Monday, September 3, 2012

Untangling the concept of truth

To: Anthony K.
From: Geoffrey Klempner
Subject: Untangling the concept of truth
Date: 9th April 2008 11:06

Dear Anthony,

Thank you for your email of 27 March with your third essay for Possible World Machine entitled, 'Subsections of Truth: A brief overview'.

Thanks also for your email of a couple of days ago (apologies for the delay in my response) regarding the BA at Birkbeck.

Birkbeck College, as a constituent college of London University take students for the BA in Philosophy (including myself 1972-76!). These are known as 'internal students'.

However, Birkbeck are also responsible for administering the University of London 'external system' (aka 'external programme') which is the distance learning option. A number of my students are taking the Diploma in Philosophy and BA in Philosophy through the external system.

For more info see http://www.philosophypathways.com/programs/lond.html.

The BA degree is exactly the same in both cases. However, for external students each of the modules is examined by a three hour paper (there will be an examination centre not too far from where you live).

On the basis of the work which you have done for me so far, I would advise against applying for the BA course as an external student. A better option for you would be to take the Diploma in Philosophy followed by the BA.

The Diploma requires four modules, including a special introductory module, while the BA requires ten modules. In other words, if you take the BA via the Diploma you have to do one extra module.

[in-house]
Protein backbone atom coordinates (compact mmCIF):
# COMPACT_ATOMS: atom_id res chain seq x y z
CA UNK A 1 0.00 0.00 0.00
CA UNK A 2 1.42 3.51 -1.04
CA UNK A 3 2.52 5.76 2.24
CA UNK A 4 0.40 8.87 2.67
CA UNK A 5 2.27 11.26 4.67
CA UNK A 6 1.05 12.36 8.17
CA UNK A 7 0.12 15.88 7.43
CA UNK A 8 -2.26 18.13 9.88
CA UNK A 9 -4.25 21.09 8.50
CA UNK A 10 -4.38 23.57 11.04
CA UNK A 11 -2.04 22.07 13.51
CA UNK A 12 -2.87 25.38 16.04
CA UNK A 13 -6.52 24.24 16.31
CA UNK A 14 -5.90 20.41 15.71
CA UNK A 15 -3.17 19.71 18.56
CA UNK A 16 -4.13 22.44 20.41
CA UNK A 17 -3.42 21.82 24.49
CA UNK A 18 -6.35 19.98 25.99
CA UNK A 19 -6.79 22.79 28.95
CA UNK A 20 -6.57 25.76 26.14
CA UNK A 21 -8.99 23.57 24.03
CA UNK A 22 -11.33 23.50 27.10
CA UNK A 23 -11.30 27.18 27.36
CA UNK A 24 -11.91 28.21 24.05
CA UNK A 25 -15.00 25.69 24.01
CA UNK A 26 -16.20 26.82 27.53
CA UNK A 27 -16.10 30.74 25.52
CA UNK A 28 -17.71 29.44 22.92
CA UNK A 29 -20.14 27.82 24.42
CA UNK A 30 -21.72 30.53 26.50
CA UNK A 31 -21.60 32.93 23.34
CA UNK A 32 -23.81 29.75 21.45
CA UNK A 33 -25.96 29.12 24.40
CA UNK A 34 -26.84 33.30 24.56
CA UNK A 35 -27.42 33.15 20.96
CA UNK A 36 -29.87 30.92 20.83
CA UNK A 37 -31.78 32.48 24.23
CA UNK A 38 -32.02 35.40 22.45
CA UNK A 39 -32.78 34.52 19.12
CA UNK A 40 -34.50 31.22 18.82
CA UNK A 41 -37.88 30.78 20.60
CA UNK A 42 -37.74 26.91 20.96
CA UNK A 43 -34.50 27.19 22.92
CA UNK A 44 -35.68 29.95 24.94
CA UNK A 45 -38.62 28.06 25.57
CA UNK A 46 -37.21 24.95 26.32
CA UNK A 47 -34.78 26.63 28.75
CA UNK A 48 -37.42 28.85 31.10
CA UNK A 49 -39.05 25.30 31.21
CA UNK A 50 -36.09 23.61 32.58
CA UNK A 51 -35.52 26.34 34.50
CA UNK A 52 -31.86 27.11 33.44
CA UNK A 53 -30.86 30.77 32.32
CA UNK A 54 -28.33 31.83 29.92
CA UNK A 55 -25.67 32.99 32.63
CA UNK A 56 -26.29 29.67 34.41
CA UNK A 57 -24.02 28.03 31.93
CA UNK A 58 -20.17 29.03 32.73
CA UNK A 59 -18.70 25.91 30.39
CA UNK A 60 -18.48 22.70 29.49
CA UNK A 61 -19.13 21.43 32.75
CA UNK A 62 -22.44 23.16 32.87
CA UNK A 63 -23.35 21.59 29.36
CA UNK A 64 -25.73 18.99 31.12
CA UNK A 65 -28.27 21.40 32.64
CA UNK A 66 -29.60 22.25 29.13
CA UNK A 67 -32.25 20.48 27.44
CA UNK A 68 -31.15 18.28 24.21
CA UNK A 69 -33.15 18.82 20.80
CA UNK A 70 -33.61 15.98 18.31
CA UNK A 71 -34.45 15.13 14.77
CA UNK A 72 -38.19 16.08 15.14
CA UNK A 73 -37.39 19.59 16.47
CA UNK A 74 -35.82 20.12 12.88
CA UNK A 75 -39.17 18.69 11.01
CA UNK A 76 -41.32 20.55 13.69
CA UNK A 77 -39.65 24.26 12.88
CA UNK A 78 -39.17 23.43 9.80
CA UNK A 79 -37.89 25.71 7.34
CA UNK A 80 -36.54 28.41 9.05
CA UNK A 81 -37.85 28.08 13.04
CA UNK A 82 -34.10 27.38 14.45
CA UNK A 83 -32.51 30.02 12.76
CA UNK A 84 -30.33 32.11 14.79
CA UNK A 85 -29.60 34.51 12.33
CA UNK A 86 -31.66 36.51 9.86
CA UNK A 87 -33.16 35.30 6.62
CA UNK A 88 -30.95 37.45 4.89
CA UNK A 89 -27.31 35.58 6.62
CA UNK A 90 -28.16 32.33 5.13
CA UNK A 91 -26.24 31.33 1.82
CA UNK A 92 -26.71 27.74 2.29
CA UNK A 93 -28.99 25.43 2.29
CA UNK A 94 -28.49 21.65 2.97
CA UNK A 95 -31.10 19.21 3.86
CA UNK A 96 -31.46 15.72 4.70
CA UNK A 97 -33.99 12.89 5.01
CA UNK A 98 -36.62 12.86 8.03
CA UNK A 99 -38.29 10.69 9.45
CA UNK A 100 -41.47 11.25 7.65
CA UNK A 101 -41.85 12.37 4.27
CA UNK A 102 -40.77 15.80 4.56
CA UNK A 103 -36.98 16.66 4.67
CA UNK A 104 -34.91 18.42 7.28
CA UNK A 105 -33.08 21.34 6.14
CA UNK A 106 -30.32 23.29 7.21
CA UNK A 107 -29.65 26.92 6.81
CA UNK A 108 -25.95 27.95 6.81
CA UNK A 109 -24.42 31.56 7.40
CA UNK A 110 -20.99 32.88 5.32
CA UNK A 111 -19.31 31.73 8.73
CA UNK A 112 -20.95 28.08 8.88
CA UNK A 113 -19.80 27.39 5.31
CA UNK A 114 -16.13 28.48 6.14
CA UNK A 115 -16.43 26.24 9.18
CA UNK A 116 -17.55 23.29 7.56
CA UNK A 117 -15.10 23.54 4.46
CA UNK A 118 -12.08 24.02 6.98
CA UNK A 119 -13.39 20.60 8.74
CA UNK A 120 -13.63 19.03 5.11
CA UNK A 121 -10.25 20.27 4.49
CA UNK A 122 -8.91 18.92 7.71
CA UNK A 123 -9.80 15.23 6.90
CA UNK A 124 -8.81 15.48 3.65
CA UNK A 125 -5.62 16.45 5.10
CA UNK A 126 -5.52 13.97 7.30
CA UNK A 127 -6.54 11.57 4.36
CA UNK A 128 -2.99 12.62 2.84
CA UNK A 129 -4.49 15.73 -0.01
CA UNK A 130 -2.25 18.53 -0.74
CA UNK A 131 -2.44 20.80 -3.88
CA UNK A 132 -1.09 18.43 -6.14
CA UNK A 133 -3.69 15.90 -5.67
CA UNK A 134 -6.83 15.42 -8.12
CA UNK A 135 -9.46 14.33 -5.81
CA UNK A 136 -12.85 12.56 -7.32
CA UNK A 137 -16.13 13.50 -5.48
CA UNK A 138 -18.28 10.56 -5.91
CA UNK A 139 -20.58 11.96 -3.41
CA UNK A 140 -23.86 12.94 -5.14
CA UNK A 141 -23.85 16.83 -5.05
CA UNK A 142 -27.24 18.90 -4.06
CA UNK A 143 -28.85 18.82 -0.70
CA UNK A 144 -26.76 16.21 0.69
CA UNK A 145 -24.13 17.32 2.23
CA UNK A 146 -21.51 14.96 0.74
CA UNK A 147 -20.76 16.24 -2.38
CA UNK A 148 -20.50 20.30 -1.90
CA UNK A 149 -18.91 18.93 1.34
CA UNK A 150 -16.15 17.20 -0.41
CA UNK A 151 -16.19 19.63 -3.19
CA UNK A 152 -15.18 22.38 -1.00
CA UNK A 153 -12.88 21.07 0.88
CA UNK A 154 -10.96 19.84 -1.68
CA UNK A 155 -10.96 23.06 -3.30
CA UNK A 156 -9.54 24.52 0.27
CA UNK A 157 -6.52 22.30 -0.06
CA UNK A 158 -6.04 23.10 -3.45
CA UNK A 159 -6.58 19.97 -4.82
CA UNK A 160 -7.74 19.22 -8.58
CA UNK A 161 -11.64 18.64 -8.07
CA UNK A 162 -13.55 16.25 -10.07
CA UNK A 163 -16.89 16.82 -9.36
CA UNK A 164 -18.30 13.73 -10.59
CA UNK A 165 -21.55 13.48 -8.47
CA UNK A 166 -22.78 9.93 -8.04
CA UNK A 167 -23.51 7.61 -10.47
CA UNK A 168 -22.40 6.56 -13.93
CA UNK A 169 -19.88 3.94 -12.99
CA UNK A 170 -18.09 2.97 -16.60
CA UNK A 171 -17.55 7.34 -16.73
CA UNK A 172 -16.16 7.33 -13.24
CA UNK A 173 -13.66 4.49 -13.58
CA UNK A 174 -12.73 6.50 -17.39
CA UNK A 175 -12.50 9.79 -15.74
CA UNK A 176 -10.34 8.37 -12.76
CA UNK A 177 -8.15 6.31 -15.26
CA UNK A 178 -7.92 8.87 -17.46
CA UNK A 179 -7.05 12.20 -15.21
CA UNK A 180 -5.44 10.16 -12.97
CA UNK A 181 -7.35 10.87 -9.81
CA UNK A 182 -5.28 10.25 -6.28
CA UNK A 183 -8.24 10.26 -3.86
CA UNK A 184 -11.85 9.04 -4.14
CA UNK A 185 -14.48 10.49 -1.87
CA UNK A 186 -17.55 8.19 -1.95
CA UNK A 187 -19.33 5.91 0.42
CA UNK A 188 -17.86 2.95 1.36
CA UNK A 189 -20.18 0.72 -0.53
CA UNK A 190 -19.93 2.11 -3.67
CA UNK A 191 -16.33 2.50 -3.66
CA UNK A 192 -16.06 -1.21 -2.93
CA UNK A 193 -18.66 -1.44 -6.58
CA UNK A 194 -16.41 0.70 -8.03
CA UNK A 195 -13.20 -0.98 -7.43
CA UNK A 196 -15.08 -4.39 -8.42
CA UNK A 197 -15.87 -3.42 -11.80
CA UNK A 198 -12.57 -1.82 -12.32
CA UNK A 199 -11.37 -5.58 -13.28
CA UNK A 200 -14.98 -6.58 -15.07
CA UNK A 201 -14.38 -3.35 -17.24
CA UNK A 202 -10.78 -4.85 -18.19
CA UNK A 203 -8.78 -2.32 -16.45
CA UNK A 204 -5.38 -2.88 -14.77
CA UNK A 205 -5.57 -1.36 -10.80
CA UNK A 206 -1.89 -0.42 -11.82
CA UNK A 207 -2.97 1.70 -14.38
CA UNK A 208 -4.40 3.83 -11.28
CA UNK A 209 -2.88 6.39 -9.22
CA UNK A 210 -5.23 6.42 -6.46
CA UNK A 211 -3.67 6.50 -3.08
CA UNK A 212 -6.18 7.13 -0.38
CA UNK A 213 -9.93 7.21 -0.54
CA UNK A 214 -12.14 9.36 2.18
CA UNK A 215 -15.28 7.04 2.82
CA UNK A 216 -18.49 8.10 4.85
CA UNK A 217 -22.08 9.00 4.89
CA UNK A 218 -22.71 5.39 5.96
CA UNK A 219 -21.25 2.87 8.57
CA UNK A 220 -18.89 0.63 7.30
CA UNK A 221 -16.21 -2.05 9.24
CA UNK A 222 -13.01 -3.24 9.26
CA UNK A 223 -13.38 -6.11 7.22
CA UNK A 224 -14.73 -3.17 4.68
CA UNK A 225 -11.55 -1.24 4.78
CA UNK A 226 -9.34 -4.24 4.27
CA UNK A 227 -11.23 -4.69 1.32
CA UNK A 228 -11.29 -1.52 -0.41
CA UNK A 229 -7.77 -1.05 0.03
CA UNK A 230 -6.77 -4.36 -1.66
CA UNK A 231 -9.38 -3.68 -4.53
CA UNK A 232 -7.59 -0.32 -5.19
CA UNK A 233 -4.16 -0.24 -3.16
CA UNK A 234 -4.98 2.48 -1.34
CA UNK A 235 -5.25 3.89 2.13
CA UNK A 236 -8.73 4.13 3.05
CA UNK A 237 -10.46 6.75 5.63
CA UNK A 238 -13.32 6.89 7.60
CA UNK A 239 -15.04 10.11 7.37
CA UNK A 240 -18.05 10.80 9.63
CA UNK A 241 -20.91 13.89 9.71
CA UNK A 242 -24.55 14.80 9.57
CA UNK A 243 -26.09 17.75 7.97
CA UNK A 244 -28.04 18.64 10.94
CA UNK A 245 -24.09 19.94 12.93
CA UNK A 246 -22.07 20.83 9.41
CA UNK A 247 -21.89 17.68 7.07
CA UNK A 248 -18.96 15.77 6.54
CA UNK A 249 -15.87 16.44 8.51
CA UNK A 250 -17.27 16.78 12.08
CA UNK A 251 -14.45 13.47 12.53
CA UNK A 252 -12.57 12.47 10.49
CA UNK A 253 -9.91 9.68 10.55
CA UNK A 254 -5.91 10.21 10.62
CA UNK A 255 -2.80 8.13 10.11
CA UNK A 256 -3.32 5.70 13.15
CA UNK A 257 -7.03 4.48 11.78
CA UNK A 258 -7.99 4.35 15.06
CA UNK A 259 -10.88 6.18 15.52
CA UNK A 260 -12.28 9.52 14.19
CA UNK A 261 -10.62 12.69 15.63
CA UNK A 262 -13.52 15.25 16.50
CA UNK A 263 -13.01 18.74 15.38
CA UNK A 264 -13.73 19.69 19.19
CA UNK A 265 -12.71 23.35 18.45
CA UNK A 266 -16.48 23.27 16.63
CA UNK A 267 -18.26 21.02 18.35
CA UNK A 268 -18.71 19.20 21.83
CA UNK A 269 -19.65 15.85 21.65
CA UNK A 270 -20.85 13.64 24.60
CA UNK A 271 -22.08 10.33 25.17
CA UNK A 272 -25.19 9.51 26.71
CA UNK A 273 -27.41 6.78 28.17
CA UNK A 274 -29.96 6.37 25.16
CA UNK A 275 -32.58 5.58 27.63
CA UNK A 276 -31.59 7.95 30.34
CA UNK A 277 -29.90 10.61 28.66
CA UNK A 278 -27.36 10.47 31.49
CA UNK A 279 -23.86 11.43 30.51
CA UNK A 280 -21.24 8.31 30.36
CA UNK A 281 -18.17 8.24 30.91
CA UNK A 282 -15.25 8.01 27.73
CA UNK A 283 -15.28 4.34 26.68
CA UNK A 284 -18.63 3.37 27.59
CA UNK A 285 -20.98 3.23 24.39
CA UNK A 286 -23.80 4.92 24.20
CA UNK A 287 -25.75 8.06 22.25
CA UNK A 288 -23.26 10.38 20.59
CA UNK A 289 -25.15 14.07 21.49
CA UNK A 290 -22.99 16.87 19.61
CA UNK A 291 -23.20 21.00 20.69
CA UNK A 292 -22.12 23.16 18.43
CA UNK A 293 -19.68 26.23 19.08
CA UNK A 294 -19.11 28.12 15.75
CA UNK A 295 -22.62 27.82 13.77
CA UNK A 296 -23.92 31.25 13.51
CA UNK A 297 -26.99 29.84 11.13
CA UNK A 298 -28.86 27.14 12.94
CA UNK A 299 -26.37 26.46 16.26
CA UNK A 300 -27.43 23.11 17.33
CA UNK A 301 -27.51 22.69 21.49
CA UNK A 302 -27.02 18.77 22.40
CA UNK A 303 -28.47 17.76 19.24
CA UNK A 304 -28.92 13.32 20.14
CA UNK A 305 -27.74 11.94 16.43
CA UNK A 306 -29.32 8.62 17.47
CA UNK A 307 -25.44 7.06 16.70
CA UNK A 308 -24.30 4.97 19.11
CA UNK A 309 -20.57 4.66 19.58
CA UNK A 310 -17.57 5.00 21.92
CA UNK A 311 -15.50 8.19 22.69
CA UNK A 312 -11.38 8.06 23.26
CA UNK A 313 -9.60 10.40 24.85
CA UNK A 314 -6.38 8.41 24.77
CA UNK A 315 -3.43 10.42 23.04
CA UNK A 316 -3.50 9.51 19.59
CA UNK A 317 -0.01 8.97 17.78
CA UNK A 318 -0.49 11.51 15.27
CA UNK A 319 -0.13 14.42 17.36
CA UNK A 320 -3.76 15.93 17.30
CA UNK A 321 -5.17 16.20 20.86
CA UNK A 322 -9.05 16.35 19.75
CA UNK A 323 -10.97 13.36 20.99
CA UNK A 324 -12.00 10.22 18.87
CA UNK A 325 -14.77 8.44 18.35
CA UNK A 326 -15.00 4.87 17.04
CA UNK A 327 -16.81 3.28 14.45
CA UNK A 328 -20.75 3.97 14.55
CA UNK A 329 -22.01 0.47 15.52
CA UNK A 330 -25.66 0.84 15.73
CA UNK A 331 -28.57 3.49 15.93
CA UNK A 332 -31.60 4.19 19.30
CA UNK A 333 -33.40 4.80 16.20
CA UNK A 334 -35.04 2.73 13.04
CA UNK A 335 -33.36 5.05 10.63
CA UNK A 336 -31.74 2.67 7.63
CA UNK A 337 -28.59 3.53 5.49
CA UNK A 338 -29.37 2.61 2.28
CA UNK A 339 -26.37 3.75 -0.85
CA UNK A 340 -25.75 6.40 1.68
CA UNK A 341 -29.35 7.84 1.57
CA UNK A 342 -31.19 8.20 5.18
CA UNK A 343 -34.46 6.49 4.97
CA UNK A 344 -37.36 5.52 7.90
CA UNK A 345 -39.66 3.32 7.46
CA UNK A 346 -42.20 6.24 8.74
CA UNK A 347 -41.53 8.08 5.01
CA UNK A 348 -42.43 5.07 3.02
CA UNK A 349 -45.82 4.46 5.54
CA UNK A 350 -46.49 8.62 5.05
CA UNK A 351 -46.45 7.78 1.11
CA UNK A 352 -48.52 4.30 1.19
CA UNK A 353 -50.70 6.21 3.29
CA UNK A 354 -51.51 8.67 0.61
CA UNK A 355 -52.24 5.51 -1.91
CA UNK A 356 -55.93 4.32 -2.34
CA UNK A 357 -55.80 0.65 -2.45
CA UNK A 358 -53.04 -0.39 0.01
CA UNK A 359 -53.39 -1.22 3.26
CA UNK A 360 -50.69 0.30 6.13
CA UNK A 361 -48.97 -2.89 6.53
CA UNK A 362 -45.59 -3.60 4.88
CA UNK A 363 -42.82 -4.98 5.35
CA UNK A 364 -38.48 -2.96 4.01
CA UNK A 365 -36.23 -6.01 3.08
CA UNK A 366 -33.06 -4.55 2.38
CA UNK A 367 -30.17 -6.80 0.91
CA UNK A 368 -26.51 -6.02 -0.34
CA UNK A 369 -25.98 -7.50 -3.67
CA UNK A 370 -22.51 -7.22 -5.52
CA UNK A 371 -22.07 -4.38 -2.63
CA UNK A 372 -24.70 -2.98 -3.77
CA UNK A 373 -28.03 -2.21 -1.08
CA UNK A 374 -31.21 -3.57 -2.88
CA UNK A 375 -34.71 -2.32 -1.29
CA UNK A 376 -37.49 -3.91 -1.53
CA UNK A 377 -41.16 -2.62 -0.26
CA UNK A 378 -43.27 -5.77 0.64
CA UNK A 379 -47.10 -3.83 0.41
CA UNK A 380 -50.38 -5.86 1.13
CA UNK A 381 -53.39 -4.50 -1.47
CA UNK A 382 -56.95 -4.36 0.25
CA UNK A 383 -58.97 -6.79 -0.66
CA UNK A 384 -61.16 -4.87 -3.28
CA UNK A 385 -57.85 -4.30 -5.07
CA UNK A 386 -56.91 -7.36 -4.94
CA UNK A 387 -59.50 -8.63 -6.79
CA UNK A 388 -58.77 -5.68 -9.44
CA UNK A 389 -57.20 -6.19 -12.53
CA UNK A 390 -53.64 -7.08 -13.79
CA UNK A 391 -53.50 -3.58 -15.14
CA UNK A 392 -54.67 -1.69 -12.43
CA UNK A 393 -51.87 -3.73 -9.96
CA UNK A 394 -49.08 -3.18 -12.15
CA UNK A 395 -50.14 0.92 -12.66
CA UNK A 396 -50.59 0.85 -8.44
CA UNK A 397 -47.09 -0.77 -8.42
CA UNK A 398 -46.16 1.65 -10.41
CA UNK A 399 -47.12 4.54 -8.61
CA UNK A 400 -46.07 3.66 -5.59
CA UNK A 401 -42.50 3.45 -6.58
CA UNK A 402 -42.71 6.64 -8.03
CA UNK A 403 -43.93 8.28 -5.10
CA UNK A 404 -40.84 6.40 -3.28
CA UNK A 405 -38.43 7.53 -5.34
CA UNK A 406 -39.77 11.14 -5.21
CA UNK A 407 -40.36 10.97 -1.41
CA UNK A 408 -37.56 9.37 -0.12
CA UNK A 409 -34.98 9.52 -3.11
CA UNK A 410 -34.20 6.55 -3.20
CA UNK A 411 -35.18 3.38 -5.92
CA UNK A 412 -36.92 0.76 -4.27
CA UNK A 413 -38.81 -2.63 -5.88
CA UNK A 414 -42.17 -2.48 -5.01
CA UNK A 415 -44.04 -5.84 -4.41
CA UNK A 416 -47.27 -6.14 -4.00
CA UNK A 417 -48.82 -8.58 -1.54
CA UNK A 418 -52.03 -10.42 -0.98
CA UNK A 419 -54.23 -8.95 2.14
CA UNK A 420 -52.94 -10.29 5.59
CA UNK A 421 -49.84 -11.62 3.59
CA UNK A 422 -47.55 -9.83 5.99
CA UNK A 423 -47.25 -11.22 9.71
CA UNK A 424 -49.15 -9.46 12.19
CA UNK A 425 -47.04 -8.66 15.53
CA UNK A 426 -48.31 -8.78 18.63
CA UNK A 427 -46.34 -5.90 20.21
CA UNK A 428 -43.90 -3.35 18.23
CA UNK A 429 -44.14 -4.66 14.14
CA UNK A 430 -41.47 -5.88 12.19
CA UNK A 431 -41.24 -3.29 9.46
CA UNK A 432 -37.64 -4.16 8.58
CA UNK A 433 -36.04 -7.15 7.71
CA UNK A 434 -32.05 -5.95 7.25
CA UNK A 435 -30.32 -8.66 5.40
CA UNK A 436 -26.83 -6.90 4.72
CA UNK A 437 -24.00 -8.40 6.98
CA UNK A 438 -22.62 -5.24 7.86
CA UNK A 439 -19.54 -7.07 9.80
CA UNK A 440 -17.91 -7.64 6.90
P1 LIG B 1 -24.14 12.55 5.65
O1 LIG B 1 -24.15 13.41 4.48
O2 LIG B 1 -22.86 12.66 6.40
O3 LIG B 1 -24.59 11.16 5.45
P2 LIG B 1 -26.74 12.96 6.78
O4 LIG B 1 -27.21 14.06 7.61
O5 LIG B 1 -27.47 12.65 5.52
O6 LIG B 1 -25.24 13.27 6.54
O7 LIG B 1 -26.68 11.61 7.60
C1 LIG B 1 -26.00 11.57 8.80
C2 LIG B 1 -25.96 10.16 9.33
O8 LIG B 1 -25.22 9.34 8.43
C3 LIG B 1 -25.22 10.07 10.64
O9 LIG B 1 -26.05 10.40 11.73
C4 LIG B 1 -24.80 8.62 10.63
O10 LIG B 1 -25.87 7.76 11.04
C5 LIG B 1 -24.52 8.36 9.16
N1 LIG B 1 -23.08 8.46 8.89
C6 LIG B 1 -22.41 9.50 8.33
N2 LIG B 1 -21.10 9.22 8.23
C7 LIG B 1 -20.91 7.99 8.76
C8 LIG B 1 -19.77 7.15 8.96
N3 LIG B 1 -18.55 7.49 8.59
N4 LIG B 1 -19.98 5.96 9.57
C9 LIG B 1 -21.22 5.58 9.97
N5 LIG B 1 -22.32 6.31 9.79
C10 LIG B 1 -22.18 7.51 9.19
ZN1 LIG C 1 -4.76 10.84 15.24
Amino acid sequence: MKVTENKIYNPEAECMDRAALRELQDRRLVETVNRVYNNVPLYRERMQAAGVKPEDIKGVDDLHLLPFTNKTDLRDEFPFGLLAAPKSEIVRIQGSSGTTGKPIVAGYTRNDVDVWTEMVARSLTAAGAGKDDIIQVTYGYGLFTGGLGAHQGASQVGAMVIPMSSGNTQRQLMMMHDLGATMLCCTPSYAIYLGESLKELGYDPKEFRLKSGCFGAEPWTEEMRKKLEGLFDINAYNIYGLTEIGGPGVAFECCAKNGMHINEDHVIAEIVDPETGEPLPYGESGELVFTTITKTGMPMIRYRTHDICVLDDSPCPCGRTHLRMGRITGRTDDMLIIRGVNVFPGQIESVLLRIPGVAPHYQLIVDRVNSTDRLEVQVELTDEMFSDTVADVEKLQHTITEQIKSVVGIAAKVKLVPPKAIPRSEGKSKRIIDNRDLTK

The special introductory module for the Diploma is based on the text 'Reading Philosophy' edited by Hornsby, Guttenplan and Janaway. This is an excellent course for developing your skill at philosophical reading and interpretation.

On the basis of the work you have shown be so far I believe that you could be successful in the Diploma and BA. However, you have a lot of ground to make up. The essays in the Pathways Essay archive http://www.philosophypathways.com/essays/ are a guide to the standard you would have to achieve in order to obtain a 2/i ('upper second') degree, which around 60 per cent of British BA students achieve.

Essay on truth

It is clear from reading this essay that you have not really made any attempt to read up on contemporary debates and discussions concerning truth. The Pathways unit does not appear to have impacted on you in any way.

What you have said has an 'element of truth' in it (speaking colloquially) in that the notion of truth has multiple resonances which go beyond its strict definition. The question is how to untangle what is essential to the very concept of truth from the various things we associate with that concept or believe about the world.

Aristotle is credited with giving the definitive 'definition': to say that P when P obtains is to say something true. To say P when not-P obtains (or: when it is not the case that P obtains) is to say something false. End of definition.

I'm using the clumsy word 'obtains' but this can be removed. To say that Bush is President of the USA when Bush is President of the USA is to say something true. To say that Bush is the President of the USA when it is not the case that Bush is the President of the USA is to say something false. And so on, for every other statement that you could make: 'Rabbits have three ears', 'Paris is the capital of France', 'Geoffrey Klempner is a Martian', etc. etc.